Weekly output: Starlink beta testers, Wikipedia code of conduct, Verizon’s 5G play at the Super Bowl

A year ago today, I was in New York to moderate a panel at what turned out to be my last out-of-town conference. I miss leading discussions with people in the same room instead of on the same screen. And I miss NYC–especially now that I could get off the train and exit into Moynihan Train Hall instead of Penn Station’s subterranean squalor.

Screenshot of the story as seen in Safari on an iPad2/1/2021: What Starlink beta testers really think about Elon Musk’s satellite internet, Fast Company

Reddit once again proved to be a good place to find early adopters of a new broadband technology, although I also found one Starlink beta tester on NASASpaceFlight.com’s forums.

2/3/2021: Wikipedia’s New Code Of Conduct Gets One Thing Right; Another Will Be A Struggle, Forbes

This post gave me an excuse to reconnect with two experts on social-media behavior I hadn’t talked to in way too long, Alex Howard and Caroline Sinders.

2/6/2021: Verizon Is Talking A Big Game About 5G At The Super Bowl, Forbes

Out of all of the overhyped use cases for 5G, crowded sports stadiums would actually let the extra capacity of millimeter-wave 5G shine. But with in-person attendance at Raymond James Stadium capped at a third of the venue’s capacity, Verizon is left with an empty demo.

Weekly output: Coors Super Bowl dreaming, streaming-TV rate hikes

We finally got a legitimate snowfall for the first time in almost two years, allowing me to dust off my cross-country skis for the first time since early 2019. It’s good to know that I will not repeat last year’s disgrace of a no-skiing winter.

1/27/2021: Coors Didn’t Buy A Super Bowl Ad. It Wants Into Your Dreams Instead., Forbes

I got an advance on this goofball social-media stunt by Coors. which gave me time to read up on some fascinating work in dream science from MIT’s Media Lab.

Screenshot of my USA Today column, as seen in USAT's iPad app1/31/2021: Streaming video services like Netflix, Hulu and YouTube TV may raise their rates, but you can still save money, USA Today

A rate hike from Sling TV gave me a chance to revisit a point I’ve made before: Even as streaming-video services charge a little more each year, their absence of add-on fees and long-term contracts continues to make them the better deal. I didn’t have room to mention another advantage for streaming services that I’d explained in a Forbes post last week, all the cash-back deals you can find for them at many credit cards. So instead, I wrote a cheat-sheet about these deals and similar offers on online services for Patreon readers.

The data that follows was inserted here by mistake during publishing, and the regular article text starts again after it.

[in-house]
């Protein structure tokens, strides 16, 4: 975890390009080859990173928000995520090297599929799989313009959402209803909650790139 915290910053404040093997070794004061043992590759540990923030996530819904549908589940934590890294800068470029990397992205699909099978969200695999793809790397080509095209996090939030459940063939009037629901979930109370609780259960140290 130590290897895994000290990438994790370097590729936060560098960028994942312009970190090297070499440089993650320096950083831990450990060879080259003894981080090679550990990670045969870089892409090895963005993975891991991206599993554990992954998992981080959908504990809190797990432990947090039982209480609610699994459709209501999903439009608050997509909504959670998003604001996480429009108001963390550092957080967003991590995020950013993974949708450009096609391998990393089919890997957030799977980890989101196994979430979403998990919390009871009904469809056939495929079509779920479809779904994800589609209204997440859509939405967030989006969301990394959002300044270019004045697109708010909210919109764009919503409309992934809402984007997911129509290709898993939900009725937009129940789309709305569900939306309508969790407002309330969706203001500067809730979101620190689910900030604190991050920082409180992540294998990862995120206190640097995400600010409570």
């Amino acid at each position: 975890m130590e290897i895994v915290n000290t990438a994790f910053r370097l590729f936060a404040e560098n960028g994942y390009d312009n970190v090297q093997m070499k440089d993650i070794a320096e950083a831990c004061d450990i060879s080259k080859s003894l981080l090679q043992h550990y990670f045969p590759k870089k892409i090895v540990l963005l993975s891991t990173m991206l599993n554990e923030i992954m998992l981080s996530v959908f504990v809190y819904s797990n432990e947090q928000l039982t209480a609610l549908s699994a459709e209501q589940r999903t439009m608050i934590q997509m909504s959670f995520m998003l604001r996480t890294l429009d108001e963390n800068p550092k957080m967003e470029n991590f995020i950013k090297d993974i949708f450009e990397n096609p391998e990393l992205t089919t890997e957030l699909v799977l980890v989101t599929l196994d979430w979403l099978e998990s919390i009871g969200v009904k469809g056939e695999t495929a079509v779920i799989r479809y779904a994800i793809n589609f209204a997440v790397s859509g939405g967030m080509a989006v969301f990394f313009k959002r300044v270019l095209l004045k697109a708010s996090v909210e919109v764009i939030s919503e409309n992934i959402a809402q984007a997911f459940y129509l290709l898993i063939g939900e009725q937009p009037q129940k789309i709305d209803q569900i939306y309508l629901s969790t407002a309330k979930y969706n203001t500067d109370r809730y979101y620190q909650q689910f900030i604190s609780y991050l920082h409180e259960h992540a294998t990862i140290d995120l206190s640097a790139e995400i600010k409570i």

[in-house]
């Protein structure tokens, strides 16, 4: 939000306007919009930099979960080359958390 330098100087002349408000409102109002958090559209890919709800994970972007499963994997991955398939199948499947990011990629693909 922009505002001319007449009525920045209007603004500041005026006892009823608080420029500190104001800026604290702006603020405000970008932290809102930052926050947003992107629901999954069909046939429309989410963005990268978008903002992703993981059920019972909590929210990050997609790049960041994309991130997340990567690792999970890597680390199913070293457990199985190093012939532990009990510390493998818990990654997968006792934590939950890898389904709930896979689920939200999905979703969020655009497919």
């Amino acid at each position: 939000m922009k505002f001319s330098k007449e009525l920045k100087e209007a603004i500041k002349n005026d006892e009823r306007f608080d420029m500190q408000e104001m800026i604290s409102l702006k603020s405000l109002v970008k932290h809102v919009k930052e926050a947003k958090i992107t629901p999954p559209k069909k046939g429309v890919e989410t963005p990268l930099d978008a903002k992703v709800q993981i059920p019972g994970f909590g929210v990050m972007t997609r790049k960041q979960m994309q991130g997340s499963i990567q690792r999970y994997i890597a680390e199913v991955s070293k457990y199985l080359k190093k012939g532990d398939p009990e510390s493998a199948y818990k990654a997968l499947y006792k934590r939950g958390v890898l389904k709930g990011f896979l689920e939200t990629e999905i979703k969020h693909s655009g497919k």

Weekly output: switching from Mac to Windows, Comcast Roku app, malware study, Super Bowl vs. “Big Game,” Chromebook security

So, got any favorite Super Bowl ads? I guess all of us, even crestfallen Atlanta fans whom nobody can rightfully expect to show up for work tomorrow, can take some comfort that no advertisers sank to a Nationwide-kid level of awfulness.

Screenshot of Consumer Reports story as seen on an iPad1/30/2017: 5 Things to Know About Switching From Mac to Windows, Consumer Reports

Interesting thing in the comments on this: Readers defended Apple’s software but didn’t mention its hardware, which is one of my primary gripes with the company these days. This explainer got republished on Yahoo later on Monday.

1/31/2017: Comcast now lets you watch cable on your Roku, Yahoo Finance

What I thought was going to be an overwhelmingly positive development turns out to be much less attractive, entirely thanks to Comcast’s Kafkaesque pricing. I didn’t even realize how bad it was until a last round of fact-checking e-mails–with the result being that we didn’t have this story up when Comcast’s 1 p.m. embargo expired, but we did have the numbers right in it.

1/31/2017: Malware study shows people still falling for old tricks, but there’s hope, Yahoo Finance

The most surprising and dismaying part of this Malwarebytes study: That Microsoft Office macro viruses have made a comeback.

2/3/2017: Why the NFL makes companies call the Super Bowl the ‘Big Game’, Yahoo Finance

The NFL’s control-freakery about not just the trademarked name “Super Bowl” but even variations of it is something I should have covered a long time ago.

2/5/2017: How safe are Chromebooks from malware?, USA Today

A reader asked about this on my Facebook page, and I thought it was a good question… especially after my editor passed on a couple of other column ideas.